DENNIS KOWAL ARCHITECTS has been designing for the blind, physically handicapped, handicapped, autistic, developmentally disabled, and learning disabled for 30 years and their completed work creates a friendly environment without shouting “special needs”. "I learned a long time ago that blindness for most is just a characteristic like short or tall and it comes with its own challenges and limitations; but it is not necessarily a disability” says Dennis Kowal about his experiences with the many blind professionals who conduct rather normal lives. The majority of the visually impaired get around without a white cane (less than 35% use a cane) or a guide dog (less than 3% use a guide dog). As a person ages, there is a one in ten chance of major vision loss but then their needs may be different as they may no longer drive, go to school or work.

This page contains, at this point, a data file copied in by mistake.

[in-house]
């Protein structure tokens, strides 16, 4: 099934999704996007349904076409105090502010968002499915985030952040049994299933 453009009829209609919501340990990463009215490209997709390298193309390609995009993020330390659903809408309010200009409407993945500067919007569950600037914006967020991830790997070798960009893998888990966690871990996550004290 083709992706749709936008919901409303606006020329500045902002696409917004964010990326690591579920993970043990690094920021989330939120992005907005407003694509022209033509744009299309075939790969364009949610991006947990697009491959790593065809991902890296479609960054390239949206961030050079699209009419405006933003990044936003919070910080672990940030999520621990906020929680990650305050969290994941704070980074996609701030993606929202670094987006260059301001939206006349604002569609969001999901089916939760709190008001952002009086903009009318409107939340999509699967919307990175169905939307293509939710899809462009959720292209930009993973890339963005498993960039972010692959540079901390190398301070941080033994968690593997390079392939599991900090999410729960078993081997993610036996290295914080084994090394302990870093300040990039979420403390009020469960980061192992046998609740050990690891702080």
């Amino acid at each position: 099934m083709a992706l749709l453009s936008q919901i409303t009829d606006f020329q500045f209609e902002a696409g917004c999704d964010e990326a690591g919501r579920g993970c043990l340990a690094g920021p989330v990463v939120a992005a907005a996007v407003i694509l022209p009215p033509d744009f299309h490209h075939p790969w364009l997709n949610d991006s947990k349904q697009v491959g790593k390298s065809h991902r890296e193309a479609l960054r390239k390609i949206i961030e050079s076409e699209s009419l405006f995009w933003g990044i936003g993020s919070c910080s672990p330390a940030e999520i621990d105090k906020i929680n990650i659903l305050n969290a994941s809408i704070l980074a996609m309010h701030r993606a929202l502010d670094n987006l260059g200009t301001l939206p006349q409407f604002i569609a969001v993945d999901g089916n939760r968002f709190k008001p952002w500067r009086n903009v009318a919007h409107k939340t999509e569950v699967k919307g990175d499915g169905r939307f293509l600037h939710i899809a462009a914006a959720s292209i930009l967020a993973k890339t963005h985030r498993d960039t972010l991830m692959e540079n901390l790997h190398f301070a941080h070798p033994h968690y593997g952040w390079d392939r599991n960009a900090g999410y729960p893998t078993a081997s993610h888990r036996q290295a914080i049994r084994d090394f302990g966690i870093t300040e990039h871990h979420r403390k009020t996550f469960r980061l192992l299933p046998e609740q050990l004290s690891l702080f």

At the National Headquarters of Recording for the Blind and Dyslexic (RFB&D), Dennis's design was based on orthogonal geometry, the easiest navigation system. Curves can disorient whereas ninety degree turns are easier to follow for someone with no vision. That same person composes a picture of the space from sensing the perimeter as opposed to walking into the middle and looking around as a sighted person might. Therefore, the placement of furniture and removing obstacles at the perimeter became important to the design process. Finally, acoustics also help compose the picture. Large volumes sound different than small spaces or lower ceilings. And just as too many colors is garish for the sighted, too many sounds can be annoying to the visually impaired.
DKA created custom designed conveyor systems that recognize specific tapes and automatically distribute them.
DENNIS KOWAL ARCHITECTS designs for the blind, dyslexic and physically handicapped.